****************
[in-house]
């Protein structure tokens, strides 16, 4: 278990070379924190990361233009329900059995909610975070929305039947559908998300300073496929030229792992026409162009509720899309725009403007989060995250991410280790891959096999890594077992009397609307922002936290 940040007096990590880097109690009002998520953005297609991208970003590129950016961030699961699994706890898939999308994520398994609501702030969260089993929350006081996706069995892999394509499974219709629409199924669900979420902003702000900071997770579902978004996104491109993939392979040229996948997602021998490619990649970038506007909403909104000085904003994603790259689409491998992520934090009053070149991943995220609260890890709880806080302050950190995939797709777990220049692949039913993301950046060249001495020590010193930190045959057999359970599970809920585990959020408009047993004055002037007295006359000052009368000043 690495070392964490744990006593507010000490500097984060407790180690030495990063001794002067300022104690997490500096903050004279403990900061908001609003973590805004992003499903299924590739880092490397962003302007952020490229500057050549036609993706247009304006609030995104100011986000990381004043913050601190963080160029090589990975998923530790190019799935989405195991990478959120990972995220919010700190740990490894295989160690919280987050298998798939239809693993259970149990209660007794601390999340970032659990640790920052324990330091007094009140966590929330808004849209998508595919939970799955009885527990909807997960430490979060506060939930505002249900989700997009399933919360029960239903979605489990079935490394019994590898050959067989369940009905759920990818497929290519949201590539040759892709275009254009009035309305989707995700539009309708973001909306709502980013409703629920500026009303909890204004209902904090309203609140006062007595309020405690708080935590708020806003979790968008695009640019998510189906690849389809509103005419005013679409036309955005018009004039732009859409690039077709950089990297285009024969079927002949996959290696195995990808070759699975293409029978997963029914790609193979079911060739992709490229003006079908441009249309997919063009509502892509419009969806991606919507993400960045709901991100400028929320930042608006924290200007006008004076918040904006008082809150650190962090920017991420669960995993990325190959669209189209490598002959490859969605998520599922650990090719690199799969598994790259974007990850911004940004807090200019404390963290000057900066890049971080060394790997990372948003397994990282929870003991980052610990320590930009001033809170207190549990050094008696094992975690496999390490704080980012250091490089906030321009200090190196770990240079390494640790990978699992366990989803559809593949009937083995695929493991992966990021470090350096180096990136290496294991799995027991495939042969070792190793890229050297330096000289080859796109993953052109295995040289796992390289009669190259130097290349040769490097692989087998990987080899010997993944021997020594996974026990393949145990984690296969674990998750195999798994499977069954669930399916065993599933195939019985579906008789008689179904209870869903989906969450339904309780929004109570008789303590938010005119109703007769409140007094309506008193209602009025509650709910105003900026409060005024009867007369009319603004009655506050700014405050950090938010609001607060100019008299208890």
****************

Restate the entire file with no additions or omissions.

[in-house]
């Protein structure tokens, strides 16, 4: 278990070379924190990361233009329900059995909610975070929305039947559908998300300073496929030229792992026409162009509720899309725009403007989060995250991410280790891959096999890594077992009397609307922002936290 940040007096990590880097109690009002998520953005297609991208970003590129950016961030699961699994706890898939999308994520398994609501702030969260089993929350006081996706069995892999394509499974219709629409199924669900979420902003702000900071997770579902978004996104491109993939392979040229996948997602021998490619990649970038506007909403909104000085904003994603790259689409491998992520934090009053070149991943995220609260890890709880806080302050950190995939797709777990220049692949039913993301950046060249001495020590010193930190045959057999359970599970809920585990959020408009047993004055002037007295006359000052009368000043 690495070392964490744990006593507010000490500097984060407790180690030495990063001794002067300022104690997490500096903050004279403990900061908001609003973590805004992003499903299924590739880092490397962003302007952020490229500057050549036609993706247009304006609030995104100011986000990381004043913050601190963080160029090589990975998923530790190019799935989405195991990478959120990972995220919010700190740990490894295989160690919280987050298998798939239809693993259970149990209660007794601390999340970032659990640790920052324990330091007094009140966590929330808004849209998508595919939970799955009885527990909807997960430490979060506060939930505002249900989700997009399933919360029960239903979605489990079935490394019994590898050959067989369940009905759920990818497929290519949201590539040759892709275009254009009035309305989707995700539009309708973001909306709502980013409703629920500026009303909890204004209902904090309203609140006062007595309020405690708080935590708020806003979790968008695009640019998510189906690849389809509103005419005013679409036309955005018009004039732009859409690039077709950089990297285009024969079927002949996959290696195995990808070759699975293409029978997963029914790609193979079911060739992709490229003006079908441009249309997919063009509502892509419009969806991606919507993400960045709901991100400028929320930042608006924290200007006008004076918040904006008082809150650190962090920017991420669960995993990325190959669209189209490598002959490859969605998520599922650990090719690199799969598994790259974007990850911004940004807090200019404390963290000057900066890049971080060394790997990372948003397994990282929870003991980052610990320590930009001033809170207190549990050094008696094992975690496999390490704080980012250091490089906030321009200090190196770990240079390494640790990978699992366990989803559809593949009937083995695929493991992966990021470090350096180096990136290496294991799995027991495939042969070792190793890229050297330096000289080859796109993953052109295995040289796992390289009669190259130097290349040769490097692989087998990987080899010997993944021997020594996974026990393949145990984690296969674990998750195999798994499977069954669930399916065993599933195939019985579906008789008689179904209870869903989906969450339904309780929004109570008789303590938010005119109703007769409140007094309506008193209602009025509650709910105003900026409060005024009867007369009319603004009655506050700014405050950090938010609001607060100019008299208890």